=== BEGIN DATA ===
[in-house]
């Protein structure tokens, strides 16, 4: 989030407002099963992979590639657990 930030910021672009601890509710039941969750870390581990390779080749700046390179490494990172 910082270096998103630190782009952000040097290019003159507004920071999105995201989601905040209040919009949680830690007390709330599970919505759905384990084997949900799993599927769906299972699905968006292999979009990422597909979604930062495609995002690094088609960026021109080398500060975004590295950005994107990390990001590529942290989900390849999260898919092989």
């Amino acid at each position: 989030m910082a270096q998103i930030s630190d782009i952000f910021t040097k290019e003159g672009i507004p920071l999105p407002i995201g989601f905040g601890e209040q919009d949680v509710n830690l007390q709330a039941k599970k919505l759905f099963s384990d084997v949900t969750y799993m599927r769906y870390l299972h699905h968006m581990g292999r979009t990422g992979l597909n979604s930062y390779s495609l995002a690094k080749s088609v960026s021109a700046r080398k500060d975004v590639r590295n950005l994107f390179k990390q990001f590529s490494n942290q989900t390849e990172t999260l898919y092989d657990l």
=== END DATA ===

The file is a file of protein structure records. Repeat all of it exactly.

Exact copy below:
[in-house]
């Protein structure tokens, strides 16, 4: 989030407002099963992979590639657990 930030910021672009601890509710039941969750870390581990390779080749700046390179490494990172 910082270096998103630190782009952000040097290019003159507004920071999105995201989601905040209040919009949680830690007390709330599970919505759905384990084997949900799993599927769906299972699905968006292999979009990422597909979604930062495609995002690094088609960026021109080398500060975004590295950005994107990390990001590529942290989900390849999260898919092989």
């Amino acid at each position: 989030m910082a270096q998103i930030s630190d782009i952000f910021t040097k290019e003159g672009i507004p920071l999105p407002i995201g989601f905040g601890e209040q919009d949680v509710n830690l007390q709330a039941k599970k919505l759905f099963s384990d084997v949900t969750y799993m599927r769906y870390l299972h699905h968006m581990g292999r979009t990422g992979l597909n979604s930062y390779s495609l995002a690094k080749s088609v960026s021109a700046r080398k500060d975004v590639r590295n950005l994107f390179k990390q990001f590529s490494n942290q989900t390849e990172t999260l898919y092989d657990l």